Late abortion is not murder


Late abortion is not murder

It all started wit

Earlier this week, the Indian Supreme Court delivered a first-of-its-kind verdict. It allowed an alleged rape survivor to terminate a pregnancy that had progressed beyond 20 weeks after noting that the woman’s life could be in danger.

The Medical Termination of Pregnancy (MTP) Act of 1971 makes abortion legal till 20 weeks. The Mumbai-based petitioner had raised the issue on the basis of medical tests that gave clear indications that her foetus suffered multiple congenital abnormalities and would be born without parts of the brain and the spinal cord. This conclusion was arrived at by a medical board comprising seven doctors of Mumbai’s KEM Hospital. This board warned of psychological and physical trauma for the mother if the pregnancy continued.

The petitioner was given the benefit of the provisions made in the draft Medical Termination of Pregnancy (Amendment) Bill of 2014, which considers abortion after 20 weeks under exceptional circumstances. The draft bill also recognizes the anguish caused to a woman pregnant from rape, considering it a valid ground for abortion.

The case itself may be one of many, given that rape-related pregnancies being secretively aborted beyond 20 weeks in small, shady medical centres are not uncommon in India. As is brutal and unjust late termination of pregnancy for reasons of sex determination. But the apex court’s verdict has many significant resonances.

One, it upholds the right of a rape victim, a single woman deserted by a man who had promised to marry her (and allegedly raped her) to petition for her medical and psychological rights. India remains largely unkind and unfair to rape victims, but this decision will hopefully signal a liberal view towards a person who understands her choices and insists on making them.

Two, it takes a scientific approach towards technologically advanced prenatal diagnosis for the evaluation of foetus health. It has been determined earlier that the foetus becomes a “life” after 20 weeks. At the same time, it is only after 18 weeks that foetal abnormalities show up and can be caught in tests. The draft provisions of the MTP (Amendment) Bill of 2014 which allow abortion after 24 weeks take into account these medical realities. Even though the apex court remarked that it was a matter of “life versus life”, its decision in favour of the woman is a pragmatic, life-affirming verdict—instead of one based on moral and sentimental considerations.

Abortion is seen as a complex and thorny socio-political subject with religious and moral dimensions in almost all countries. Its legality is like a double-edged sword because of the misuse it can and does unleash. An issue of feminist and humanist rights, it also gets invariably mixed with cultural attitudes, family superstitions and moral tugs of war. Even women who wish to abort (within the legally allowed 20 weeks) are not viewed kindly. They are stalked by judgement even if the decision to abort stems from the husband’s choice. Many Indian couples hide abortions from family elders for fear of moral judgement. India has perhaps the highest number of abortions related to female foeticide and sex determination, but making an elective choice to abort a baby (considered God’s own blessing) for the mother’s comfort and readiness or a couple’s financial situation is eyed with scepticism, even seen as sin.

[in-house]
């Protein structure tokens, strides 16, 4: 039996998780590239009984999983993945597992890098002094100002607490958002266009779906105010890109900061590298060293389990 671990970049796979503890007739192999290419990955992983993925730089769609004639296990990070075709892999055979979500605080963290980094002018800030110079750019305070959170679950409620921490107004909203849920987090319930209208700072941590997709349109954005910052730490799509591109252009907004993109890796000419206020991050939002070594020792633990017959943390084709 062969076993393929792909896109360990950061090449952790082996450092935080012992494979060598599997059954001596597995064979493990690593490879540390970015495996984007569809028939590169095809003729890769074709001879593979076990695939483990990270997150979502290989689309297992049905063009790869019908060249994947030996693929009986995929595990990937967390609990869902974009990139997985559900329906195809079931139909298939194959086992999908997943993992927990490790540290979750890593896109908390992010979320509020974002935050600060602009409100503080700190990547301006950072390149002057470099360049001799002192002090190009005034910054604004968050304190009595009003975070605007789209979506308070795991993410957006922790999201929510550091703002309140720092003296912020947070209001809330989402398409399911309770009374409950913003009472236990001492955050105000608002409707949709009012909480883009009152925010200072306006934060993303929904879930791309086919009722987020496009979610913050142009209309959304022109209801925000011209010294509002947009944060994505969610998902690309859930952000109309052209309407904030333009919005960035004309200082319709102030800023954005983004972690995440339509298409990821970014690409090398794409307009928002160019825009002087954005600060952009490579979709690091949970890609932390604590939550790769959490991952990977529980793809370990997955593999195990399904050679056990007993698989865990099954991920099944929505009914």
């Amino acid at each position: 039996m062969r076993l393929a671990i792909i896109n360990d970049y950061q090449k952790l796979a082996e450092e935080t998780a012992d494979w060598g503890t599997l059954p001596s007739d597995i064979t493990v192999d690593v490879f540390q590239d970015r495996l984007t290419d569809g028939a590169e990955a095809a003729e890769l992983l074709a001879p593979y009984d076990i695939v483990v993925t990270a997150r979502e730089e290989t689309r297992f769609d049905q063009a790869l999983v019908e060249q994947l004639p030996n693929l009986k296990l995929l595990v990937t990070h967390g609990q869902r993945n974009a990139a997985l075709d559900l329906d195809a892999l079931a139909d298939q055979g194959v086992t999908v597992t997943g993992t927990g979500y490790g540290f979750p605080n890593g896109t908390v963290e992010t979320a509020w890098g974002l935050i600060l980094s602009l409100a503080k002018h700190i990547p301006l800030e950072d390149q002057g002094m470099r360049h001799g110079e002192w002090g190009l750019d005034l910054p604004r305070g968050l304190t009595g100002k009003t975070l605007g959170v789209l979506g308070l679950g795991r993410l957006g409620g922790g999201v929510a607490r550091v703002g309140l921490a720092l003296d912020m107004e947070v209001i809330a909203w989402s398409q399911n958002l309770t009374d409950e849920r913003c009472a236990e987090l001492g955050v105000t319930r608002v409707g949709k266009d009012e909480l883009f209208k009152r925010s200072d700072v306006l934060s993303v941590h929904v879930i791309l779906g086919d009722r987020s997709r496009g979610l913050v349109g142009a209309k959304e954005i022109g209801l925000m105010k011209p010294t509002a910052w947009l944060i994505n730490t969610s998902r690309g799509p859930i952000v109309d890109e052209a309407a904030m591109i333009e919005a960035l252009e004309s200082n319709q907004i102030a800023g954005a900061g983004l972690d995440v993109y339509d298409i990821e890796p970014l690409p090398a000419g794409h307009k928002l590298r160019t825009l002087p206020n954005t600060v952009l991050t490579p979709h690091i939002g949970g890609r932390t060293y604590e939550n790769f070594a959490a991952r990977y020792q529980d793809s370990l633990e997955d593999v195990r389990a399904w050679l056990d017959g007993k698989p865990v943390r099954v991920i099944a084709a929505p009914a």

Besides that, very few Indians discuss abortion openly even today. There is a cloak of silence around it, much more than sex, pornography or extramarital dating websites considered “modern” and “liberal” topics of discussion in what we call New India.

I can’t remember any significant conversation on abortion even with close female friends and, frankly, have never broached it with any male friend with whom I may share other personal confidences. Our society is more accepting of a confessional culture about relationships, addictions, obsessions, even failure and depression, but women rarely “confess” to abortion. A counsellor I once interviewed on psychological stresses of working women, told me how many Indian women are wracked by guilt over abortion and how they must deal with their feelings in the dark dungeons of their own minds, with little support from family.

The Supreme Court’s verdict, however, has thrown abortion once again out there. To be dealt with as a pro-choice issue, backed by legality and scientific temper. Last year, a 14-year-old rape victim from Gujarat had also petitioned for a similar permission—to be allowed to abort after 20 weeks. The Supreme Court granted it but listed the case as “special”, given her juvenile status. Which meant it cannot be used as a legal precedent to decide other cases.

But the Mumbai petitioner’s case will become a good precedent. And not just for rape victims. Besides the legal clarity the judgement offers, I hope it helps young women grappling with these questions feel less anxious about abortion as a moral crime.